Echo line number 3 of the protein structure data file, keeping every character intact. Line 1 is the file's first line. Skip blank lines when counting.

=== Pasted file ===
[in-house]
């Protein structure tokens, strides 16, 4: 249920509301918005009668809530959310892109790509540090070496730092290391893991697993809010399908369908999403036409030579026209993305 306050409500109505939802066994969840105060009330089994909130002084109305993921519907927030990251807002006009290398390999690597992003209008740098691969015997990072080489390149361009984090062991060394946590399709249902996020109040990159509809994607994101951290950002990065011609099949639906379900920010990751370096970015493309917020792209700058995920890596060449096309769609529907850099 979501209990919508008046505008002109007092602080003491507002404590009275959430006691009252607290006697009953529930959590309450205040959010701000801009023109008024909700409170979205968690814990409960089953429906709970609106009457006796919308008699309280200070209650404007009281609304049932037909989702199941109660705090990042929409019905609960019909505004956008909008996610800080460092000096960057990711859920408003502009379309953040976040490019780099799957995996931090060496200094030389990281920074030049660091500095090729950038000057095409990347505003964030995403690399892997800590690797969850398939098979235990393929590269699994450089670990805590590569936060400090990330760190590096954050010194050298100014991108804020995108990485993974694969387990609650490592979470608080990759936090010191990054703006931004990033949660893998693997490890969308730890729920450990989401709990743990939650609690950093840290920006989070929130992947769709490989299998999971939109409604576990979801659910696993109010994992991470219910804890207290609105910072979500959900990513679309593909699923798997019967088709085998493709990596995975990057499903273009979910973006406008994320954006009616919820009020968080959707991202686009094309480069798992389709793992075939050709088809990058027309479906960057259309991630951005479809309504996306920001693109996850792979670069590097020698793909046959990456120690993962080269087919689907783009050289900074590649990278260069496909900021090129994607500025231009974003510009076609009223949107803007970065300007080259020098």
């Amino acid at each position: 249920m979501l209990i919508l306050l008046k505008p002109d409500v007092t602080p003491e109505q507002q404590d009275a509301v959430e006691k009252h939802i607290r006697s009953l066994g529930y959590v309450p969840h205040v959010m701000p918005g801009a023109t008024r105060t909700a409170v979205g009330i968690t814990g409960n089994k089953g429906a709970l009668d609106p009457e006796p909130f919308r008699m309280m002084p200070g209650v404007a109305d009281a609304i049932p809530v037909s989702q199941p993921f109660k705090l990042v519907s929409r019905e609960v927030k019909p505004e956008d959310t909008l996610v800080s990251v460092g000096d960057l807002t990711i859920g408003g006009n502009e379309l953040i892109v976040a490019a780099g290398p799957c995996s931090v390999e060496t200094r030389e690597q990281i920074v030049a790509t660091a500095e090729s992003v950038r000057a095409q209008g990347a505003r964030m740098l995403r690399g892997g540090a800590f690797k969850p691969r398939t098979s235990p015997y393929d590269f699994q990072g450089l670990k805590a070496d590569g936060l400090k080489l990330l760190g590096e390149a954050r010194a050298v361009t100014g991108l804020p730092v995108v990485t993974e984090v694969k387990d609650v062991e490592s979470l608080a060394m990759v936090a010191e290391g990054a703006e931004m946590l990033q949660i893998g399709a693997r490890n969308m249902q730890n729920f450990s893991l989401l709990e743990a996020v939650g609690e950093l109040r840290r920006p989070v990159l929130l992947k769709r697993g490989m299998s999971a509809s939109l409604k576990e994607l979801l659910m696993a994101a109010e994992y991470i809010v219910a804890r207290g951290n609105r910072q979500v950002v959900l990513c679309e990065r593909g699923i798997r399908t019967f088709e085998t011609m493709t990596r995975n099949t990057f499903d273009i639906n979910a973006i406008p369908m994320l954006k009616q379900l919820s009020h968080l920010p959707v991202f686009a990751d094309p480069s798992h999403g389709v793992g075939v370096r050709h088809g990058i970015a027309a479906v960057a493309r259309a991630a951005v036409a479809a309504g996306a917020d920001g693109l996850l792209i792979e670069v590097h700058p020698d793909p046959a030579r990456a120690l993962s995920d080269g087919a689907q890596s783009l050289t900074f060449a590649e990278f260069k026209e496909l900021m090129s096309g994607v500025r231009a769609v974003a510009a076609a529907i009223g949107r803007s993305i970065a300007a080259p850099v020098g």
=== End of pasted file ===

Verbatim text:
């Amino acid at each position: 249920m979501l209990i919508l306050l008046k505008p002109d409500v007092t602080p003491e109505q507002q404590d009275a509301v959430e006691k009252h939802i607290r006697s009953l066994g529930y959590v309450p969840h205040v959010m701000p918005g801009a023109t008024r105060t909700a409170v979205g009330i968690t814990g409960n089994k089953g429906a709970l009668d609106p009457e006796p909130f919308r008699m309280m002084p200070g209650v404007a109305d009281a609304i049932p809530v037909s989702q199941p993921f109660k705090l990042v519907s929409r019905e609960v927030k019909p505004e956008d959310t909008l996610v800080s990251v460092g000096d960057l807002t990711i859920g408003g006009n502009e379309l953040i892109v976040a490019a780099g290398p799957c995996s931090v390999e060496t200094r030389e690597q990281i920074v030049a790509t660091a500095e090729s992003v950038r000057a095409q209008g990347a505003r964030m740098l995403r690399g892997g540090a800590f690797k969850p691969r398939t098979s235990p015997y393929d590269f699994q990072g450089l670990k805590a070496d590569g936060l400090k080489l990330l760190g590096e390149a954050r010194a050298v361009t100014g991108l804020p730092v995108v990485t993974e984090v694969k387990d609650v062991e490592s979470l608080a060394m990759v936090a010191e290391g990054a703006e931004m946590l990033q949660i893998g399709a693997r490890n969308m249902q730890n729920f450990s893991l989401l709990e743990a996020v939650g609690e950093l109040r840290r920006p989070v990159l929130l992947k769709r697993g490989m299998s999971a509809s939109l409604k576990e994607l979801l659910m696993a994101a109010e994992y991470i809010v219910a804890r207290g951290n609105r910072q979500v950002v959900l990513c679309e990065r593909g699923i798997r399908t019967f088709e085998t011609m493709t990596r995975n099949t990057f499903d273009i639906n979910a973006i406008p369908m994320l954006k009616q379900l919820s009020h968080l920010p959707v991202f686009a990751d094309p480069s798992h999403g389709v793992g075939v370096r050709h088809g990058i970015a027309a479906v960057a493309r259309a991630a951005v036409a479809a309504g996306a917020d920001g693109l996850l792209i792979e670069v590097h700058p020698d793909p046959a030579r990456a120690l993962s995920d080269g087919a689907q890596s783009l050289t900074f060449a590649e990278f260069k026209e496909l900021m090129s096309g994607v500025r231009a769609v974003a510009a076609a529907i009223g949107r803007s993305i970065a300007a080259p850099v020098g």